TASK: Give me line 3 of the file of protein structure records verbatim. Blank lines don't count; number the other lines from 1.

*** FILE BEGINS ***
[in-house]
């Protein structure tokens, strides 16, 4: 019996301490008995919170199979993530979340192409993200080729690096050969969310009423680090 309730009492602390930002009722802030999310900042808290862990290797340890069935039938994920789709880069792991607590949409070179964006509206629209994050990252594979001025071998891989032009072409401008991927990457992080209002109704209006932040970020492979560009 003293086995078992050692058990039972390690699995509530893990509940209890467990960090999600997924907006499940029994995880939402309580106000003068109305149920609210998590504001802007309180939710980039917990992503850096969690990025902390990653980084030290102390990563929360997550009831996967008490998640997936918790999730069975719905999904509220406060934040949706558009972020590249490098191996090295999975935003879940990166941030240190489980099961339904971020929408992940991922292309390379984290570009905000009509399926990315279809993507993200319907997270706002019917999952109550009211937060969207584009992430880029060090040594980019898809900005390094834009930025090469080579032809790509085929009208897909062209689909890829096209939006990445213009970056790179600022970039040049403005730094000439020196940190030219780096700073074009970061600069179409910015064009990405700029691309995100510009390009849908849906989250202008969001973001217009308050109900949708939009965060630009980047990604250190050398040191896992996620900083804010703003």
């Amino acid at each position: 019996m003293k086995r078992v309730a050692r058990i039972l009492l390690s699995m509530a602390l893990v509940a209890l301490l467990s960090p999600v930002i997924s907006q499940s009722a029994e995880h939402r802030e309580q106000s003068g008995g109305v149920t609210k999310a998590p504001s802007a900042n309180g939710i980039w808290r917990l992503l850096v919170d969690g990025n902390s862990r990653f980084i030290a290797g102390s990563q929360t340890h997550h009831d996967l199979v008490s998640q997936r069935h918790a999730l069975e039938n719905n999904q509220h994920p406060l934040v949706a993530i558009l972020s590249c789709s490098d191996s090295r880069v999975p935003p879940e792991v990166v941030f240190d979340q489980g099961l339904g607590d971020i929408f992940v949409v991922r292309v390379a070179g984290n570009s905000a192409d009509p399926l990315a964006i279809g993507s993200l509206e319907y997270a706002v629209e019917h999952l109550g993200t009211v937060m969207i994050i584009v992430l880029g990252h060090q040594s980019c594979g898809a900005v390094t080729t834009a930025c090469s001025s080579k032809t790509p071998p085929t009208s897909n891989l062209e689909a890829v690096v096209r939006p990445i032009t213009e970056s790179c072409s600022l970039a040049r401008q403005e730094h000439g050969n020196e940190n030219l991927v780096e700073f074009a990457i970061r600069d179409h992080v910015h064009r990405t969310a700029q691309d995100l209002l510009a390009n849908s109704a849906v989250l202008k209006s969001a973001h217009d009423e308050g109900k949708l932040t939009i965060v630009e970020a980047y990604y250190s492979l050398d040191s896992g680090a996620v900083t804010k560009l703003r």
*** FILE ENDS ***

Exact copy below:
């Amino acid at each position: 019996m003293k086995r078992v309730a050692r058990i039972l009492l390690s699995m509530a602390l893990v509940a209890l301490l467990s960090p999600v930002i997924s907006q499940s009722a029994e995880h939402r802030e309580q106000s003068g008995g109305v149920t609210k999310a998590p504001s802007a900042n309180g939710i980039w808290r917990l992503l850096v919170d969690g990025n902390s862990r990653f980084i030290a290797g102390s990563q929360t340890h997550h009831d996967l199979v008490s998640q997936r069935h918790a999730l069975e039938n719905n999904q509220h994920p406060l934040v949706a993530i558009l972020s590249c789709s490098d191996s090295r880069v999975p935003p879940e792991v990166v941030f240190d979340q489980g099961l339904g607590d971020i929408f992940v949409v991922r292309v390379a070179g984290n570009s905000a192409d009509p399926l990315a964006i279809g993507s993200l509206e319907y997270a706002v629209e019917h999952l109550g993200t009211v937060m969207i994050i584009v992430l880029g990252h060090q040594s980019c594979g898809a900005v390094t080729t834009a930025c090469s001025s080579k032809t790509p071998p085929t009208s897909n891989l062209e689909a890829v690096v096209r939006p990445i032009t213009e970056s790179c072409s600022l970039a040049r401008q403005e730094h000439g050969n020196e940190n030219l991927v780096e700073f074009a990457i970061r600069d179409h992080v910015h064009r990405t969310a700029q691309d995100l209002l510009a390009n849908s109704a849906v989250l202008k209006s969001a973001h217009d009423e308050g109900k949708l932040t939009i965060v630009e970020a980047y990604y250190s492979l050398d040191s896992g680090a996620v900083t804010k560009l703003r």